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Contrasting effects of the alkaloid ricinine on the capacity of Anopheles gambiae and Anopheles coluzzii to transmit Plasmodium falciparum

Contrasting effects of the alkaloid ricinine on the capacity of Anopheles gambiae and Anopheles coluzzii to transmit Plasmodium falciparum

Hien, DFDS, Paré, Prisca SL, Benjamin, Amanda, Guissou, Edwige, Yaméogo, KB, Yerbanga, RS, Farrell, Iain W, Ouédraogo, Jean B, Gnankiné, Olivier, Ignell, Rickard, Cohuet, Ann, Dabiré, Roch, Stevenson, Philip ORCID: 0000-0002-0736-3619 and Lefèvre, Thierry (2021) Contrasting effects of the alkaloid ricinine on the capacity of Anopheles gambiae and Anopheles coluzzii to transmit Plasmodium falciparum. Parasites & Vectors. ISSN 1756-3305 (doi:https://doi.org/10.21203/rs.3.rs-455544/v1)

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Abstract

Background
Besides feeding on blood, females of the malaria vector Anopheles gambiae sensu lato readily feed on natural sources of plant sugars. The impact of toxic secondary phytochemicals contained in plant-derived sugars on mosquito physiology and the development of Plasmodium parasites remains elusive. The focus of this study was to explore the influence of the alkaloid ricinine, found in the nectar of the castor bean Ricinus communis, on the ability of mosquitoes to transmit Plasmodium falciparum.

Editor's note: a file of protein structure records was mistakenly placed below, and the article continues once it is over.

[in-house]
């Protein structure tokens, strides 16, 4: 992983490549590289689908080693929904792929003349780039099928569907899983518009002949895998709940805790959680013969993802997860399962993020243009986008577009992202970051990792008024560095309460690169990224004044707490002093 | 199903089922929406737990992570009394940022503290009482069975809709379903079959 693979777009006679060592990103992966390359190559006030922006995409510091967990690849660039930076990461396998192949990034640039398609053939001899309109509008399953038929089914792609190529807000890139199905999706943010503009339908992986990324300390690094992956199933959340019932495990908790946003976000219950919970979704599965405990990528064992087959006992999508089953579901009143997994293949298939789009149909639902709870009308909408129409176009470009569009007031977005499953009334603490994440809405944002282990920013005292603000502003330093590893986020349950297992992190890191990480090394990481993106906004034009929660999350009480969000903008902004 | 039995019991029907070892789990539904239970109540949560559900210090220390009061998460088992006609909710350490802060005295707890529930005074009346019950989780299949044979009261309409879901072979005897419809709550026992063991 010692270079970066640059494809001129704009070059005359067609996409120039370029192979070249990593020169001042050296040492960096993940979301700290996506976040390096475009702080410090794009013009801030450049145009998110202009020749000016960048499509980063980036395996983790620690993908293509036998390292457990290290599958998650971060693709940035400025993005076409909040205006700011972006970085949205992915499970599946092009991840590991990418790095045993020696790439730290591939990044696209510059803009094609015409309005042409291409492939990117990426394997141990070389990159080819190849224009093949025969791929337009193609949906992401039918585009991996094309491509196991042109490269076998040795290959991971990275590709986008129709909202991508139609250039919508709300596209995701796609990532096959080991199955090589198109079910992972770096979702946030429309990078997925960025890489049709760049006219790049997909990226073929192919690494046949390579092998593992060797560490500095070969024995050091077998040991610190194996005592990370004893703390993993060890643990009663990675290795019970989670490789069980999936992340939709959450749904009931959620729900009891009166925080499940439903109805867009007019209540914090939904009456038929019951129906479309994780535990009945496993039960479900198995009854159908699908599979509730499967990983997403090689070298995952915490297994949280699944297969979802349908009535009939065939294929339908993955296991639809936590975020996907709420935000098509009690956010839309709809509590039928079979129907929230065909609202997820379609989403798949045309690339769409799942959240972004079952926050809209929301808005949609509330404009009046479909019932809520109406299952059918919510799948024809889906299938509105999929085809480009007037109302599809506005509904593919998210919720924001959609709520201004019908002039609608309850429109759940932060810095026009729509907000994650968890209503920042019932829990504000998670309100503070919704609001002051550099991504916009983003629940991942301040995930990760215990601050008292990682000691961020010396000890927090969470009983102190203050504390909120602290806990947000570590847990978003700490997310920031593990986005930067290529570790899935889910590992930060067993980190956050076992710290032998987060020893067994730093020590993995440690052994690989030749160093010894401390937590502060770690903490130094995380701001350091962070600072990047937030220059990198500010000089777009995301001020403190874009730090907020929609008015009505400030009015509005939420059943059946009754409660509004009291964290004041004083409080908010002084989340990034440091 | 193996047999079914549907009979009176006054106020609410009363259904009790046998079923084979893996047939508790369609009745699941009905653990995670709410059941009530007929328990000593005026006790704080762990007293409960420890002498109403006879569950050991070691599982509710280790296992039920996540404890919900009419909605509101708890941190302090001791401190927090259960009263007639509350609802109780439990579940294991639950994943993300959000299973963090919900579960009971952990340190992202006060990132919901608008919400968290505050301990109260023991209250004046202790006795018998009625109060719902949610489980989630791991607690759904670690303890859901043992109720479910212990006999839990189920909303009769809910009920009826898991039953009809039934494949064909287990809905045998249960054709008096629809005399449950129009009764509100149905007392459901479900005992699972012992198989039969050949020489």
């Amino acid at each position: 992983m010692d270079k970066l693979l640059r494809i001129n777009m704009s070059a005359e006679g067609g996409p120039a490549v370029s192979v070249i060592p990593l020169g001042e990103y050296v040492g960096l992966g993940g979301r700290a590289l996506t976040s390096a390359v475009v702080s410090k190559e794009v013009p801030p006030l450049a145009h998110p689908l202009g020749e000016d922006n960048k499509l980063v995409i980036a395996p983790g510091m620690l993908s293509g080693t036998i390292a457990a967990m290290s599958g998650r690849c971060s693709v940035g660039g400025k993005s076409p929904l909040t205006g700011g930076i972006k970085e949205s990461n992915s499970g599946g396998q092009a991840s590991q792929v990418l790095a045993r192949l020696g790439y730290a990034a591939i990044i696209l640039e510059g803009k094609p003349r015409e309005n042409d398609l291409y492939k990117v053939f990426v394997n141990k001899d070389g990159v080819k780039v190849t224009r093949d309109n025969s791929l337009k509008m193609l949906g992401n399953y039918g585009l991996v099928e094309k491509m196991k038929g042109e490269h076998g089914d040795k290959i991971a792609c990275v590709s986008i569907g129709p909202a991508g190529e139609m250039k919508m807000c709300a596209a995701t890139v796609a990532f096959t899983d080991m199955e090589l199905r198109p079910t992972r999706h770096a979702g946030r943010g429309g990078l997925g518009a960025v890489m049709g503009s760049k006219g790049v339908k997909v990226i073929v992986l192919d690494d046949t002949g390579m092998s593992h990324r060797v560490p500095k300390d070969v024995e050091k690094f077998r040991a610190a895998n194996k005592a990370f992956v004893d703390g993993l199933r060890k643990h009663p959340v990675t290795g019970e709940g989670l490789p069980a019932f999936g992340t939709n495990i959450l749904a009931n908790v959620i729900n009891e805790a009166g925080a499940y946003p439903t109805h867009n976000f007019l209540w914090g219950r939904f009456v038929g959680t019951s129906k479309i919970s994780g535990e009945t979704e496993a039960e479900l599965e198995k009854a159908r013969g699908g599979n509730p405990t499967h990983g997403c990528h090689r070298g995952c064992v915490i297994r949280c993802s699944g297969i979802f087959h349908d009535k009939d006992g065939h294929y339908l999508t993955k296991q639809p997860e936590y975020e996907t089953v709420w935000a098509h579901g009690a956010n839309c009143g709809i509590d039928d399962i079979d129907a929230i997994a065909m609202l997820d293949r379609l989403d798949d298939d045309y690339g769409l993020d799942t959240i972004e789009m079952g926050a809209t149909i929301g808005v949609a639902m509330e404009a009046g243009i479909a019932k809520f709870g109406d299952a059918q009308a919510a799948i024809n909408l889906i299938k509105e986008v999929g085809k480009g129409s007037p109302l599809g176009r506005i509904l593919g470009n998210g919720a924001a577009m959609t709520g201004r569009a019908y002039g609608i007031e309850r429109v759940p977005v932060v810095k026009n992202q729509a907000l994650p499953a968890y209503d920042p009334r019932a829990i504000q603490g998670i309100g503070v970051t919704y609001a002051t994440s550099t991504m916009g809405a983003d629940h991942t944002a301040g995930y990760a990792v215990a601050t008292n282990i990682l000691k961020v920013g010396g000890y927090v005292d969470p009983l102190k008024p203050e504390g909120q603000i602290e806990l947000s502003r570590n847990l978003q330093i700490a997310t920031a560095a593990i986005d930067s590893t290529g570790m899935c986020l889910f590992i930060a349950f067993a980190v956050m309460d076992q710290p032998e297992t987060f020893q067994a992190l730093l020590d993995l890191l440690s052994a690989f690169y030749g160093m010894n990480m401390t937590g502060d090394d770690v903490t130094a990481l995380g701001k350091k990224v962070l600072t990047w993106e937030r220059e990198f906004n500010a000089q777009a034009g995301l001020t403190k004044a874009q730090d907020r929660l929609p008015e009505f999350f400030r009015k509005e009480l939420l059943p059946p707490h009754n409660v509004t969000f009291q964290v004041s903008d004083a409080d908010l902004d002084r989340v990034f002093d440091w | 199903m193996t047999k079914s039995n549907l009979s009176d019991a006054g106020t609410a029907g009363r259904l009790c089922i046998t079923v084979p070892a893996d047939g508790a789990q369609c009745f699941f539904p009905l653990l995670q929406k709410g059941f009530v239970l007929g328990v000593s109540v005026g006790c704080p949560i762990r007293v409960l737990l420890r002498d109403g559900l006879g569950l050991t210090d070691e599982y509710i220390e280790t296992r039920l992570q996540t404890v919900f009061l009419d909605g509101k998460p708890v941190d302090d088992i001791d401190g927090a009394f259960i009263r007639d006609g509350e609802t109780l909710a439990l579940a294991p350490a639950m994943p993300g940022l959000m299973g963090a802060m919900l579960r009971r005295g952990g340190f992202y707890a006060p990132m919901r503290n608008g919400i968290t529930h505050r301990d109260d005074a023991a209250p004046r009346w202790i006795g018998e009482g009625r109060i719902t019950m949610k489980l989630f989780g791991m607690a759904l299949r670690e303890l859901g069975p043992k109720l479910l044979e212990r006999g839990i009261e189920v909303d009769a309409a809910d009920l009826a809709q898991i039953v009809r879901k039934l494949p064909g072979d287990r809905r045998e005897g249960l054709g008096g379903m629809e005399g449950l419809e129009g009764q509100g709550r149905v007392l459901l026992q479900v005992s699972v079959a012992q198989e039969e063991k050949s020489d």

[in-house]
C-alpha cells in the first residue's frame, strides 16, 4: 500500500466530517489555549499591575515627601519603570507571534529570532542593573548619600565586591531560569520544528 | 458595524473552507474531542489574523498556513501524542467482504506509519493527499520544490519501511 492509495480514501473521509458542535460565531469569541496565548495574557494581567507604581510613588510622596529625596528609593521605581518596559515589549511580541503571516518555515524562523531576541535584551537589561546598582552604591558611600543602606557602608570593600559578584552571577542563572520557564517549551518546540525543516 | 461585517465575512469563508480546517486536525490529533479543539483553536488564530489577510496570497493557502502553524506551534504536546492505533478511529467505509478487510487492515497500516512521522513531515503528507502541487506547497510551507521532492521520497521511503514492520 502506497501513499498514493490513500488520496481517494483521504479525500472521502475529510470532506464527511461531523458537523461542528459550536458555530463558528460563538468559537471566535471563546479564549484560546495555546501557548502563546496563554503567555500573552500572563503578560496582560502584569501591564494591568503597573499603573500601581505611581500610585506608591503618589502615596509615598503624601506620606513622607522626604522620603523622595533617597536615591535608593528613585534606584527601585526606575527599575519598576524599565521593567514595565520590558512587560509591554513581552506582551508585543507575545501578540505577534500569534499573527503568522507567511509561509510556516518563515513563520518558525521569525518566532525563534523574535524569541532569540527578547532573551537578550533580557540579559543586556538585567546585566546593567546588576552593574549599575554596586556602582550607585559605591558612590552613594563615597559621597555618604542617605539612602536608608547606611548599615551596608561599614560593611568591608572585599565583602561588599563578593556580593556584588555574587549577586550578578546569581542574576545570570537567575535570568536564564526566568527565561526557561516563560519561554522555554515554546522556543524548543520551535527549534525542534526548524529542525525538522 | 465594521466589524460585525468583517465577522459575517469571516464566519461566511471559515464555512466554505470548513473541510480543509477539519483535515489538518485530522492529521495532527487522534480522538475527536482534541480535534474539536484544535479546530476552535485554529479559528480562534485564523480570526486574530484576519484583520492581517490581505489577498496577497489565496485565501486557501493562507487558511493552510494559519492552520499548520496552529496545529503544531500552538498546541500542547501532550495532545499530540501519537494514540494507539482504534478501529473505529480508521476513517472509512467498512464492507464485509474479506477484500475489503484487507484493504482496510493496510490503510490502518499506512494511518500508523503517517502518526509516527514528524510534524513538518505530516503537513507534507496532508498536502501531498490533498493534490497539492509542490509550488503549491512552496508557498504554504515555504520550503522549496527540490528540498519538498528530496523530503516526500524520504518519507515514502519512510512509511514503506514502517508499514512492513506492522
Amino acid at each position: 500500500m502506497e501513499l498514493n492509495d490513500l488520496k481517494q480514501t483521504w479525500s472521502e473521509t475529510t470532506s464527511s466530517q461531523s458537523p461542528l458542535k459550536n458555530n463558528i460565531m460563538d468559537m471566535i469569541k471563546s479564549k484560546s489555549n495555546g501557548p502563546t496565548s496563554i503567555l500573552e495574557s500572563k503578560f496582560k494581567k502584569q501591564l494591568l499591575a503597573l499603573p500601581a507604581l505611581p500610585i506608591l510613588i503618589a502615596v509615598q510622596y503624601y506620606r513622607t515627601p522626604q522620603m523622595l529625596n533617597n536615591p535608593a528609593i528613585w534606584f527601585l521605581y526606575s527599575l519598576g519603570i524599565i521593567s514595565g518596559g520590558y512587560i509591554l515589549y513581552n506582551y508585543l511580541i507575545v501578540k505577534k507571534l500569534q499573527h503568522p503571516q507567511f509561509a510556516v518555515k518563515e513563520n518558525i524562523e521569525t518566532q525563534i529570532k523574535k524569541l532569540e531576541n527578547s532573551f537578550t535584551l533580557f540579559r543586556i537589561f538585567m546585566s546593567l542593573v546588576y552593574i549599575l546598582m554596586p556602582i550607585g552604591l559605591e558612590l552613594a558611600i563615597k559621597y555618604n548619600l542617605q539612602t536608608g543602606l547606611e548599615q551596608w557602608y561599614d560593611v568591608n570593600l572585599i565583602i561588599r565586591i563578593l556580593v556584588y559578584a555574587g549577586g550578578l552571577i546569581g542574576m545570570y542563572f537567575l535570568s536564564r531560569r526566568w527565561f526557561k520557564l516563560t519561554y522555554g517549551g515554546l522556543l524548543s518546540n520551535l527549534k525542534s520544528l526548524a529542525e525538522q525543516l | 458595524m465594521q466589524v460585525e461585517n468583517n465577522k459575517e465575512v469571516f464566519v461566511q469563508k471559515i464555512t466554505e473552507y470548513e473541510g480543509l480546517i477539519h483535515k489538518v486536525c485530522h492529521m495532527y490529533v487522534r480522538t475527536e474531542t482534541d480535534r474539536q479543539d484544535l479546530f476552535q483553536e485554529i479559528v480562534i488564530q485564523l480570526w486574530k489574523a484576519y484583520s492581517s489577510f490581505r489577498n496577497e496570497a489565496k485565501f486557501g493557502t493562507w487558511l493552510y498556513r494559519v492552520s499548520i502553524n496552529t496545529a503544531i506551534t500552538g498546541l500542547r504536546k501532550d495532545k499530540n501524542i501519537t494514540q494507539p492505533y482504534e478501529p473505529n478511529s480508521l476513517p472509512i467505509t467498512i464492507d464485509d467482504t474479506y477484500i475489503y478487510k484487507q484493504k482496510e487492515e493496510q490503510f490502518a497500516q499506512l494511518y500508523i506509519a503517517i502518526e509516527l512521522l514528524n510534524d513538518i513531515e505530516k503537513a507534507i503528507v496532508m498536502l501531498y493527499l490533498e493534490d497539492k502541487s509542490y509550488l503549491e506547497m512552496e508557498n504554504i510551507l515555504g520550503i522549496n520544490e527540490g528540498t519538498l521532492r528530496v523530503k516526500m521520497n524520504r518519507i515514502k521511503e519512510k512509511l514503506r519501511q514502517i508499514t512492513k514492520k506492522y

Methods
Females of Anopheles gambiae and its sibling species Anopheles coluzzii were exposed to ricinine through sugar feeding assays to assess the effect of this phytochemical on mosquito survival, level of P. falciparum infection and growth rate of the parasite.
Results
Ricinine induced a significant reduction in the longevity of both Anopheles species. Ricinine caused acceleration in the parasite growth rate with an earlier invasion of the salivary glands in both species. At a concentration of 0.04 g l−1 in An. coluzzii, ricinine had no effect on mosquito infection, while 0.08 g l−1 ricinine-5% glucose solution induced a 14% increase in An. gambiae infection rate.
Conclusions
Overall, our findings reveal that consumption of certain nectar phytochemicals can have unexpected and contrasting effects on key phenotypic traits that govern the intensity of malaria transmission. Further studies will be required before concluding on the putative role of ricinine as a novel control agent, including the development of ricinine-based toxic and transmission-blocking sugar baits. Testing other secondary phytochemicals in plant nectar will provide a broader understanding of the impact which plants can have on the transmission of vector-borne diseases.

Item Type: Article
Uncontrolled Keywords: Plasmodium falciparum, anopheles coluzzii, anopheles gambiae, ricinine, malaria transmission, transmission-blocking strategies
Subjects: Q Science > QD Chemistry
S Agriculture > SB Plant culture
Faculty / School / Research Centre / Research Group: Faculty of Engineering & Science
Faculty of Engineering & Science > Natural Resources Institute
Related URLs:
Last Modified: 10 Sep 2021 09:57
Selected for GREAT 2016: None
Selected for GREAT 2017: None
Selected for GREAT 2018: None
Selected for GREAT 2019: None
Selected for REF2021: None
URI: http://gala.gre.ac.uk/id/eprint/33816

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